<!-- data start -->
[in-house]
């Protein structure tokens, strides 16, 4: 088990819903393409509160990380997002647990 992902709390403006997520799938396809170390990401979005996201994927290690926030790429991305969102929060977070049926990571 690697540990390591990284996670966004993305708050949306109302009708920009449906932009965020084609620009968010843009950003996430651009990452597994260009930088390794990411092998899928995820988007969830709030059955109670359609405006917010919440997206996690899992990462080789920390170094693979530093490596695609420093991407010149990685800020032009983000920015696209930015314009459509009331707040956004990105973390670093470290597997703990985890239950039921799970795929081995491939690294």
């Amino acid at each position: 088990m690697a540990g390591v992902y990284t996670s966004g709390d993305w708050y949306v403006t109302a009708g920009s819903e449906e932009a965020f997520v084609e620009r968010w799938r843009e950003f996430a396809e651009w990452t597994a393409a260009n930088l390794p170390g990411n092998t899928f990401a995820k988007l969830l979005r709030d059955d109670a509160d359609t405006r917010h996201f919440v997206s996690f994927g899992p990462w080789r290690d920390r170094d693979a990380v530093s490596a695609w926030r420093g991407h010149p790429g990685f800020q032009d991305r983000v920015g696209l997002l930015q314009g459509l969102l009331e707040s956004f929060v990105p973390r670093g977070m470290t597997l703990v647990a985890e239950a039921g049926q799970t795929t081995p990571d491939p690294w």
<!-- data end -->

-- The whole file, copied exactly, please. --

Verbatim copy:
[in-house]
């Protein structure tokens, strides 16, 4: 088990819903393409509160990380997002647990 992902709390403006997520799938396809170390990401979005996201994927290690926030790429991305969102929060977070049926990571 690697540990390591990284996670966004993305708050949306109302009708920009449906932009965020084609620009968010843009950003996430651009990452597994260009930088390794990411092998899928995820988007969830709030059955109670359609405006917010919440997206996690899992990462080789920390170094693979530093490596695609420093991407010149990685800020032009983000920015696209930015314009459509009331707040956004990105973390670093470290597997703990985890239950039921799970795929081995491939690294």
């Amino acid at each position: 088990m690697a540990g390591v992902y990284t996670s966004g709390d993305w708050y949306v403006t109302a009708g920009s819903e449906e932009a965020f997520v084609e620009r968010w799938r843009e950003f996430a396809e651009w990452t597994a393409a260009n930088l390794p170390g990411n092998t899928f990401a995820k988007l969830l979005r709030d059955d109670a509160d359609t405006r917010h996201f919440v997206s996690f994927g899992p990462w080789r290690d920390r170094d693979a990380v530093s490596a695609w926030r420093g991407h010149p790429g990685f800020q032009d991305r983000v920015g696209l997002l930015q314009g459509l969102l009331e707040s956004f929060v990105p973390r670093g977070m470290t597997l703990v647990a985890e239950a039921g049926q799970t795929t081995p990571d491939p690294w």